As for stillwater? What do wooly buggers imitate and do leeches really look like a real leech? :unsure:

As for your last fly, add a little more flash in that and you have the Jordanelle smallie smasher. The color is about right. Can I put in an order?
 

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Discussion Starter · #9 ·
As for stillwater? What do wooly buggers imitate and do leeches really look like a real leech? :unsure:

As for your last fly, add a little more flash in that and you have the Jordanelle smallie smasher. The color is about right. Can I put in an order?
I'm not sure if the fish take a woolly bugger thinking it's a minnow, leech, or a dragon/damsel nymph. As most everyone knows they are one of the best Stillwater patterns there is, regardless of what the fish think they are.:)

The mohair leech is almost as deadly on stillwater as the woolly bugger, and yes, when they are wet and tied real thin, they do look like a leech.

That last fly has been good for walleye along with most species of trout.
 

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That last fly has been good for walleye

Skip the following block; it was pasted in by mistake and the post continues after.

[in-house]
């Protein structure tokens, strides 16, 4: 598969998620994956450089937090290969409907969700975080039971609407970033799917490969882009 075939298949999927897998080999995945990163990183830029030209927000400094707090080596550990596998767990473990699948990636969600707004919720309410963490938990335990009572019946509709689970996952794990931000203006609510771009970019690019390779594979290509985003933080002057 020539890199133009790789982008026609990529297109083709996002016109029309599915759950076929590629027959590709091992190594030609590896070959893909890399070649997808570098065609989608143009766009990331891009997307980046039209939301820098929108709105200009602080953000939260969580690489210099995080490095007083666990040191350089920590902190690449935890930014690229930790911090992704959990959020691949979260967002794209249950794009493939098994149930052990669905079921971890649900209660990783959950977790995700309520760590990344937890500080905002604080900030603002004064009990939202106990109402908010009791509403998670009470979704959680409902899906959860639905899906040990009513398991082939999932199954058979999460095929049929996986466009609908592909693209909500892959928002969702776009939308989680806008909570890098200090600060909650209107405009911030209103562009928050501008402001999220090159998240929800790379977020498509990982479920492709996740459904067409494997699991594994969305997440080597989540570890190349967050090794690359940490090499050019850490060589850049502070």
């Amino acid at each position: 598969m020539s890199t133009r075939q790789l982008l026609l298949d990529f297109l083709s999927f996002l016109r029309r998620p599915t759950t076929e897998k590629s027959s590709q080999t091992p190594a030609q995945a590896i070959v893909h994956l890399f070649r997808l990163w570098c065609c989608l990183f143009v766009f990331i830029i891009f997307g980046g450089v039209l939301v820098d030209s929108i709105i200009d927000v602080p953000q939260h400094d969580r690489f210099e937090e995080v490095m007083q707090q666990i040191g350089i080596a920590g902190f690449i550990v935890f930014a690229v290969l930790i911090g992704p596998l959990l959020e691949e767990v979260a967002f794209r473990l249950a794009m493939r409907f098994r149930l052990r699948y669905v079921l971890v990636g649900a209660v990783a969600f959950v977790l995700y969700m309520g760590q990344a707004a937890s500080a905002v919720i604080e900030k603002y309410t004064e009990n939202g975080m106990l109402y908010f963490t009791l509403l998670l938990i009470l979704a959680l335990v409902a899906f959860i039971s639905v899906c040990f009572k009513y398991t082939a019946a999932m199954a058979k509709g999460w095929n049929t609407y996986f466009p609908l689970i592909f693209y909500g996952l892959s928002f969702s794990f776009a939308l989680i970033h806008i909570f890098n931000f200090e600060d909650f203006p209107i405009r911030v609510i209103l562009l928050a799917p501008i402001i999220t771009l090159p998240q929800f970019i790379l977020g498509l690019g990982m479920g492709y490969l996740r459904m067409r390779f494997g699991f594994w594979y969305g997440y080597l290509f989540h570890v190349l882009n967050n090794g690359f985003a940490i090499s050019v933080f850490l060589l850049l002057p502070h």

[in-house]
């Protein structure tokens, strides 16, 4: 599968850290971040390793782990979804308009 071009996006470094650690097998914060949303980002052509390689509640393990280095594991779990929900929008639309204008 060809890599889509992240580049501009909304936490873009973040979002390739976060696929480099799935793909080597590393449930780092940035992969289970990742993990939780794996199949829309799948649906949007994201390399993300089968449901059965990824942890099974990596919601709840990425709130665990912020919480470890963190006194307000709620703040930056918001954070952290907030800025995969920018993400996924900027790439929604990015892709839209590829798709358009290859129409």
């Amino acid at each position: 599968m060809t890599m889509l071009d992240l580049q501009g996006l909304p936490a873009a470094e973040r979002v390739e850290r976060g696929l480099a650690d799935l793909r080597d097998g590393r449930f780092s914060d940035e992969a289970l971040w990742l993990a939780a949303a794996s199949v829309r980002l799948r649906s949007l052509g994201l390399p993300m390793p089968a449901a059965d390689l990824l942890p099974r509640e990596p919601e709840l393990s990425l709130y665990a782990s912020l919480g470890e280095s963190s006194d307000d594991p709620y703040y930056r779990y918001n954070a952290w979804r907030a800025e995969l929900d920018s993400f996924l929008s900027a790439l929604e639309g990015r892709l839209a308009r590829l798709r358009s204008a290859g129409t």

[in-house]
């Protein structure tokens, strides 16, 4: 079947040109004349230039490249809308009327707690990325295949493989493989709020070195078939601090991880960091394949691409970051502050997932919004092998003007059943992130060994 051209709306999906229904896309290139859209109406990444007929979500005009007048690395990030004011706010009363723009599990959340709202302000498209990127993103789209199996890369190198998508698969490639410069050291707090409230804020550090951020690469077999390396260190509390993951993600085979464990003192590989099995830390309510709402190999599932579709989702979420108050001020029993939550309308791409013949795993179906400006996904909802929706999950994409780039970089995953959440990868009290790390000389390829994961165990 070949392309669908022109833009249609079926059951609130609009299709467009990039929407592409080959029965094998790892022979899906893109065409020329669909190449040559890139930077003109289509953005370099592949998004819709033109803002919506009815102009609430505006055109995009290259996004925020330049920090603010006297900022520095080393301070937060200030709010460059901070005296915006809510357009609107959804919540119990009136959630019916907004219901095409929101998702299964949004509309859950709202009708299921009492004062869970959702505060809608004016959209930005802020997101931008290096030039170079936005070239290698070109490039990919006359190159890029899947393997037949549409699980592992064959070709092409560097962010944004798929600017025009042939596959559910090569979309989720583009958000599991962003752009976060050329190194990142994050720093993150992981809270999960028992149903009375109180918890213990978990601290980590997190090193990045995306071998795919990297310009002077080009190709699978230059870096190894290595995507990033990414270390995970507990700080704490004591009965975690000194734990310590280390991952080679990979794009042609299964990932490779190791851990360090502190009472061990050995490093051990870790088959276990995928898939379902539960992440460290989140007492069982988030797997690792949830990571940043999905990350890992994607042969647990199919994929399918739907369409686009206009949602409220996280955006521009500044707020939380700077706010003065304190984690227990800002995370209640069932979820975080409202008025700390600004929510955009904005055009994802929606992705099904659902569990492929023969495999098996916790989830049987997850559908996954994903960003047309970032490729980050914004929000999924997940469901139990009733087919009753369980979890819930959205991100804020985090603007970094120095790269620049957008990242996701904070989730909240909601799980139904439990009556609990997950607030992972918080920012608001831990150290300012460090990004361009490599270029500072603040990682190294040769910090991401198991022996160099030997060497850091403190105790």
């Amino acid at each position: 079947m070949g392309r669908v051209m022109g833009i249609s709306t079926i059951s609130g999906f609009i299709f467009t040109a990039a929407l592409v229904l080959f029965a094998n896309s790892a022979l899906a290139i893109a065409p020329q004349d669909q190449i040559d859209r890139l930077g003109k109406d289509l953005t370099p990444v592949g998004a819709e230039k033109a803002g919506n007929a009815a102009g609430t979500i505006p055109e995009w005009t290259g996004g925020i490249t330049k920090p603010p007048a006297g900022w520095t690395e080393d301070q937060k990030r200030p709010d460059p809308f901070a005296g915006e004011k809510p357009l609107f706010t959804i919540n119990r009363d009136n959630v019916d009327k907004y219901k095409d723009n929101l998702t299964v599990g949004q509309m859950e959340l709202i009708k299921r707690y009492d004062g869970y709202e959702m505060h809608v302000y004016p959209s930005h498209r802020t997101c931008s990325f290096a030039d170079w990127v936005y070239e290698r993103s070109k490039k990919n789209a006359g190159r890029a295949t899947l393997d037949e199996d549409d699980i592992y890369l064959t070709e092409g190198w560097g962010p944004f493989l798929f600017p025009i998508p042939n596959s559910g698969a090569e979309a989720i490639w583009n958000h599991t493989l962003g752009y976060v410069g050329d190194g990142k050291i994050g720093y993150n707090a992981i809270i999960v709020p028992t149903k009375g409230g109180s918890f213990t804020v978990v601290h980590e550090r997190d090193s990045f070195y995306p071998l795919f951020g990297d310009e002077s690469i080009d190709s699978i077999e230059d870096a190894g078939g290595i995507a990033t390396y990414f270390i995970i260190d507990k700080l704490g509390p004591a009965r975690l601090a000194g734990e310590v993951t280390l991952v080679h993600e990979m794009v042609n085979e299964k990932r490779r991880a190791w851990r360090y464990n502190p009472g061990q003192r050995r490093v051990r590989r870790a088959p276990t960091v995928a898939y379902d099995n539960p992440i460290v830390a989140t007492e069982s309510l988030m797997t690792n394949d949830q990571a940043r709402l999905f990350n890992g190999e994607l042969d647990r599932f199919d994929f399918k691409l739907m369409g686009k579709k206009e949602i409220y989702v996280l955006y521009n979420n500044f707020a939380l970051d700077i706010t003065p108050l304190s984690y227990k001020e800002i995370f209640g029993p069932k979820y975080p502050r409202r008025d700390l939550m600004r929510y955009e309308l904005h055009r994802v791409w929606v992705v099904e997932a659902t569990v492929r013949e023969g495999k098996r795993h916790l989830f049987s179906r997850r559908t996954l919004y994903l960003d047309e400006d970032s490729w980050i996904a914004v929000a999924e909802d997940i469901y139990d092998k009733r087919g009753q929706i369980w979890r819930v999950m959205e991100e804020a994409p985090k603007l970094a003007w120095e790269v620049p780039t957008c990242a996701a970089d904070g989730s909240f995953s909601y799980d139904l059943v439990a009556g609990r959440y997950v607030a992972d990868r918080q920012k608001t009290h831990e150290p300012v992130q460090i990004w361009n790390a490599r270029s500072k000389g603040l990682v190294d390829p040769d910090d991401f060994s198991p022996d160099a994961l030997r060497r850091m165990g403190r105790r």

Probably in fisheries with a perch forage base. (Starvy?) That general color scheme works amazing in plastic baits as well as flies, for warmwater species that are eating a lot of perch. That tidbit of knowledge admittedly helped chop down my learning curve a good bit when I started going for bass on the fly last year.
 

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I'm trying to remember the name of the halloween fly with brown hackle and duck flank wing.....it's from Idaho and I just can't remember it. It is supposed to be a stillwater SLAYER.

I've had it both ways. For stillwater, I don't know if matching the hatch is critical. Color can be very critical. I don't know how fish see color, and what the color looks like at depth (I know there's UV tables, but I've never been a fish). A blue pine squirel leech can be one of the best flies ever on stillwater. Don't know there's blue leeches around or not. I've caught fish on scuds, midges, leeches, calibaetis, caddis, streamers, and who knows what else I tried to make up when I was a kid.